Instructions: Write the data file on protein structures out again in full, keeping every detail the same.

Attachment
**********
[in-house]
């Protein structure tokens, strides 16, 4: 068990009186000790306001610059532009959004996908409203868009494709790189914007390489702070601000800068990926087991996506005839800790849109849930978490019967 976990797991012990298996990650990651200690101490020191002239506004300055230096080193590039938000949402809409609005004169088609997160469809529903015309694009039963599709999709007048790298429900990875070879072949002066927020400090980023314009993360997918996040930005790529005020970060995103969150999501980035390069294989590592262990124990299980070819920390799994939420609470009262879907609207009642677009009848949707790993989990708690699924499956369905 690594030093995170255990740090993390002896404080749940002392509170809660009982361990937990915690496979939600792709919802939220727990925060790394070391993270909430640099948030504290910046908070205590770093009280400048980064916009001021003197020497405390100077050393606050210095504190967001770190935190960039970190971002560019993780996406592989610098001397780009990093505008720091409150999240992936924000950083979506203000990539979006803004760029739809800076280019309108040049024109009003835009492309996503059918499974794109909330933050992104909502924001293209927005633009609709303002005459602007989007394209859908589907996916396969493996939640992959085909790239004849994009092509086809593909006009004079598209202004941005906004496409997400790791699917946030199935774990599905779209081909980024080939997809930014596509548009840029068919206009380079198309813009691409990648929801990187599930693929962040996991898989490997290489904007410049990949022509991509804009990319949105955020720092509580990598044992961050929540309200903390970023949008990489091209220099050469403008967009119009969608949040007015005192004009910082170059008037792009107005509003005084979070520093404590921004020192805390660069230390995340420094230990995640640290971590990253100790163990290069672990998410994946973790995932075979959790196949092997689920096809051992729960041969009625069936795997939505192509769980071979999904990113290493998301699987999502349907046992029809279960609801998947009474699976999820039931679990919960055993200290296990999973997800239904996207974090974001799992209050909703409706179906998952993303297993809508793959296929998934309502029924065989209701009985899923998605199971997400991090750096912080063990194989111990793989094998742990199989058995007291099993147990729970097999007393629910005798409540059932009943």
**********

[in-house]
């Protein structure tokens, strides 16, 4: 068990009186000790306001610059532009959004996908409203868009494709790189914007390489702070601000800068990926087991996506005839800790849109849930978490019967 976990797991012990298996990650990651200690101490020191002239506004300055230096080193590039938000949402809409609005004169088609997160469809529903015309694009039963599709999709007048790298429900990875070879072949002066927020400090980023314009993360997918996040930005790529005020970060995103969150999501980035390069294989590592262990124990299980070819920390799994939420609470009262879907609207009642677009009848949707790993989990708690699924499956369905 690594030093995170255990740090993390002896404080749940002392509170809660009982361990937990915690496979939600792709919802939220727990925060790394070391993270909430640099948030504290910046908070205590770093009280400048980064916009001021003197020497405390100077050393606050210095504190967001770190935190960039970190971002560019993780996406592989610098001397780009990093505008720091409150999240992936924000950083979506203000990539979006803004760029739809800076280019309108040049024109009003835009492309996503059918499974794109909330933050992104909502924001293209927005633009609709303002005459602007989007394209859908589907996916396969493996939640992959085909790239004849994009092509086809593909006009004079598209202004941005906004496409997400790791699917946030199935774990599905779209081909980024080939997809930014596509548009840029068919206009380079198309813009691409990648929801990187599930693929962040996991898989490997290489904007410049990949022509991509804009990319949105955020720092509580990598044992961050929540309200903390970023949008990489091209220099050469403008967009119009969608949040007015005192004009910082170059008037792009107005509003005084979070520093404590921004020192805390660069230390995340420094230990995640640290971590990253100790163990290069672990998410994946973790995932075979959790196949092997689920096809051992729960041969009625069936795997939505192509769980071979999904990113290493998301699987999502349907046992029809279960609801998947009474699976999820039931679990919960055993200290296990999973997800239904996207974090974001799992209050909703409706179906998952993303297993809508793959296929998934309502029924065989209701009985899923998605199971997400991090750096912080063990194989111990793989094998742990199989058995007291099993147990729970097999007393629910005798409540059932009943």